Tobacco Education Center


Philip Morris Media Plan For Colorado (1995)

"We can continue to shift the media's views and ultimately, the views of the general public, toward a more equitable philosophy in regards to those issues affecting the (tobacco) industry." Charlie Russell of Karsh & Hagan


I found this memo (below) on the Philip Morris document search web site: www.philipmorris.com while searching under "Colorado." Another document from Russell, Karsh and Hagan evaluates the Denver Post, Chuck Green, and says they plan to continually work to move The Post toward a more pro-tobacco stance.


Pete Bialick (303) 444-9799.






March 15, 1995
To: David Laufer, Karen Daragan
From: Charlie Russell, Lindsey Zimmerman, John Head
Date: March 15, 1995
RE: PM Media Action Network-Media Plan for Colorado

The following proposal is in response to your request for a detailed action plan for achieving the major objectives in Colorado outlined during the New York Media Action Network conference February 21-23.


WHERE ARE WE NOW?


Recent events, such as the defeat of the 50-cents excise tax increase last November and the recent opening of the Aviator's Club smoking lounge at Denver International Airport, indicate that a significant portion of the Colorado media is amenable to taking a broader view of tobacco industry issues. In fact, the arguments against the tax and for the smoking lounges were extremely well received by most of the state's media.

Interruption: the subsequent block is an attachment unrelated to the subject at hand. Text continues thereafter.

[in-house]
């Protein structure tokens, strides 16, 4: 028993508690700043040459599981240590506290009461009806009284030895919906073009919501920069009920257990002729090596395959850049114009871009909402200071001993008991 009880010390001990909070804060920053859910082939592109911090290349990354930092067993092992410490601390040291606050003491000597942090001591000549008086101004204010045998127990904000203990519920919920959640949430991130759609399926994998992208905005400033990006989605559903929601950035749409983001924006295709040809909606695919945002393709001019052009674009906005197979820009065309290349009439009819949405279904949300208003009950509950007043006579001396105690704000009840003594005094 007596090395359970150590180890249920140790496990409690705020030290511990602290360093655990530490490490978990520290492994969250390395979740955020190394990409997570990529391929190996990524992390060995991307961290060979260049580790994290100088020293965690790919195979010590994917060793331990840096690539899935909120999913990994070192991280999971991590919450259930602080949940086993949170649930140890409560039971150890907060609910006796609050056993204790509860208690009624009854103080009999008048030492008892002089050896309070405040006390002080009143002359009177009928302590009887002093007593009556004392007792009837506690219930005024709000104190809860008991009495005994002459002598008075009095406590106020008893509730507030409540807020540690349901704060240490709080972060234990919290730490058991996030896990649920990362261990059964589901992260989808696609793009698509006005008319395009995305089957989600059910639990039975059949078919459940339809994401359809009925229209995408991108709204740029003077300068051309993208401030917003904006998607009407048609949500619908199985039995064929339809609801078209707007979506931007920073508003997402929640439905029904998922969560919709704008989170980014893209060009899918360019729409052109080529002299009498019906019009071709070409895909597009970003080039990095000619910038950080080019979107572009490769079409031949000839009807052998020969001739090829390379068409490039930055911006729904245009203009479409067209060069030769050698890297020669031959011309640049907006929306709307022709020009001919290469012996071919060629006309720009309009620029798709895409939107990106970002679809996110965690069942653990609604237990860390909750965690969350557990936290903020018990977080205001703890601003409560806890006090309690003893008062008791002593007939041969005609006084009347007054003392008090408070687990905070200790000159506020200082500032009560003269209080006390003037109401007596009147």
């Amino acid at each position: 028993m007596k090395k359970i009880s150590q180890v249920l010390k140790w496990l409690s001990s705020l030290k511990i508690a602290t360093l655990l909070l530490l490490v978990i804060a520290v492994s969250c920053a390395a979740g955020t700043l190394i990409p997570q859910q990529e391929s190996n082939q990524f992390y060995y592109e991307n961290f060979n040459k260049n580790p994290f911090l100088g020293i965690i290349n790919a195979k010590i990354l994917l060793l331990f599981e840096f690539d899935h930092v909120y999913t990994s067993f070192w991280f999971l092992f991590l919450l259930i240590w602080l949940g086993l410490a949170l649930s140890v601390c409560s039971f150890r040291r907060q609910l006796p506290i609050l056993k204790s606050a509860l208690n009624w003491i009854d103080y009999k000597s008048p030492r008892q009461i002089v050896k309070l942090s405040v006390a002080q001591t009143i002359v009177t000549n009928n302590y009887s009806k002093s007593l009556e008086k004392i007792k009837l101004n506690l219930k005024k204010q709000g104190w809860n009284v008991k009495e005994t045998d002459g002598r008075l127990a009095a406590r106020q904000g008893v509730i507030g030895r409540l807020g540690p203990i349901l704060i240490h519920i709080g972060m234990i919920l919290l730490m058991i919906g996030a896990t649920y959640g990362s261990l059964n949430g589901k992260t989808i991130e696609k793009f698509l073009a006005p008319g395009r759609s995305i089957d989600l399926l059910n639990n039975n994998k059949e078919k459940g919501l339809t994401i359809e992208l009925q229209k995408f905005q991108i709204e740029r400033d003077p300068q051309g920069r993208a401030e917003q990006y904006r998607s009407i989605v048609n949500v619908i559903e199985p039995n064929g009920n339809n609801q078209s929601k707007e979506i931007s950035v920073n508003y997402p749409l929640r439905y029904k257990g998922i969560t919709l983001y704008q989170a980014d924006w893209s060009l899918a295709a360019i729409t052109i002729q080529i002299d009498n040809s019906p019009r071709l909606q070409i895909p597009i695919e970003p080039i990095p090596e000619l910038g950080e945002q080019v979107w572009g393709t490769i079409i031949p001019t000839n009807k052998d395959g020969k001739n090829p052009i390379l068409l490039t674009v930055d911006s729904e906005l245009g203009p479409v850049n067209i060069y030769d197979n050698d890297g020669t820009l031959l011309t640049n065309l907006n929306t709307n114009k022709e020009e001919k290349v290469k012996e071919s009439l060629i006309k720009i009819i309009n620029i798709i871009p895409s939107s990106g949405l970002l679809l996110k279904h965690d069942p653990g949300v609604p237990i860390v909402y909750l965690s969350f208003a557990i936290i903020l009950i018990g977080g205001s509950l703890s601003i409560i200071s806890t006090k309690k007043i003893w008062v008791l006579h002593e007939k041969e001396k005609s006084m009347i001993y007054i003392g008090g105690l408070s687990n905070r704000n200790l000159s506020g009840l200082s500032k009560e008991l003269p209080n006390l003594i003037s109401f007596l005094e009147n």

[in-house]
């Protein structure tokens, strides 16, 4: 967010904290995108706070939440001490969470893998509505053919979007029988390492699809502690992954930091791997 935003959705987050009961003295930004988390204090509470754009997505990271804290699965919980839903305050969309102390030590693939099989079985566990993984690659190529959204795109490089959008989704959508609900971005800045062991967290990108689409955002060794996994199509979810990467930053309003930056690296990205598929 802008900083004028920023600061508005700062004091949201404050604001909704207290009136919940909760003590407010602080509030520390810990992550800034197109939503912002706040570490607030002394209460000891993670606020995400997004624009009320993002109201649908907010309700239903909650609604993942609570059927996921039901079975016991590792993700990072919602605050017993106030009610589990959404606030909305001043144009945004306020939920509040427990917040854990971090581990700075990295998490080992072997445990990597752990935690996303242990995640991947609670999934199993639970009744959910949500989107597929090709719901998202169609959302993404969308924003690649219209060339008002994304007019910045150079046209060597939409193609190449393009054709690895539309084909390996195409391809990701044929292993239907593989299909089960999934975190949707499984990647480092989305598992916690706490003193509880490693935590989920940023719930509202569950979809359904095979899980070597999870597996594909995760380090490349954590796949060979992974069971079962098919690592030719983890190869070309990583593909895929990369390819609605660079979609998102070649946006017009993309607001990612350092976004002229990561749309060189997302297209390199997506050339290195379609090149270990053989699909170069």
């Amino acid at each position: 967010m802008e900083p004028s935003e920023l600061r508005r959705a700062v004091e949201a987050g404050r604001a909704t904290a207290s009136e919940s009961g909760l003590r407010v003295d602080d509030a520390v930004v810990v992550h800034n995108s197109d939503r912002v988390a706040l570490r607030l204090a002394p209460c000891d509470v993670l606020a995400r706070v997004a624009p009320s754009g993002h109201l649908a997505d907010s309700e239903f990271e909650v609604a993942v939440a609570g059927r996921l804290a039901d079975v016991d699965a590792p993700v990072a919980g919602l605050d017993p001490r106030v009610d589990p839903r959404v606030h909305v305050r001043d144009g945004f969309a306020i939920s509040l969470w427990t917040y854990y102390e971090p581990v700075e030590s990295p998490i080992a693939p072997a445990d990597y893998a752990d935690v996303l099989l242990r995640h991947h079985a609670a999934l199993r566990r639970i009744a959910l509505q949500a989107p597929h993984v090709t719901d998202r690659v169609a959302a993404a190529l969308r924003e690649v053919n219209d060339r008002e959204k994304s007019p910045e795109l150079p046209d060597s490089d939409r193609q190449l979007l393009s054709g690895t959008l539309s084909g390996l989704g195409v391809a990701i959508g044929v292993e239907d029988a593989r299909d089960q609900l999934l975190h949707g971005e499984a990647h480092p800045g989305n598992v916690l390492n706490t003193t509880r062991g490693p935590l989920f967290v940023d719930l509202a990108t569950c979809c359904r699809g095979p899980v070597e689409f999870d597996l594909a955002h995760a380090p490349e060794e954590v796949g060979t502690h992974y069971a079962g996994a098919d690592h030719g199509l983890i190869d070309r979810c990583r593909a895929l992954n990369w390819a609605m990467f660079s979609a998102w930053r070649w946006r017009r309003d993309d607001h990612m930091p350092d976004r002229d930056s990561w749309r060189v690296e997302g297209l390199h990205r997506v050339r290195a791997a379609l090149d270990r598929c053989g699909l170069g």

The most entrenched media opponents continue to be The Denver Post, the only major state publication to editorially endorse the excise tax proposal, and KOA Radio 850-AM, whose "Health Notes" editor, Lori Parsons, waged a months-long, on-air effort in support of the tax increase. However, both mediums covered the Aviator's Club opening in a fair, balanced manner. We continue to believe that these two media outlets will be predictably negative to all tobacco-industry-only issues for the foreseeable future, but may be swayed by broader perspectives on other related issues. We plan to deal with The Post and KOA on an issue-by-issue basis.


The vast majority of Colorado's print and electronic media have been open to meetings, educational visits and materials which present a balanced and more global view of the issues. With this is mind, we are confident we can continue to shift the media's views and ultimately, the views of the general public, toward a more equitable philosophy in regards to those issues affecting the (tobacco) industry."


 



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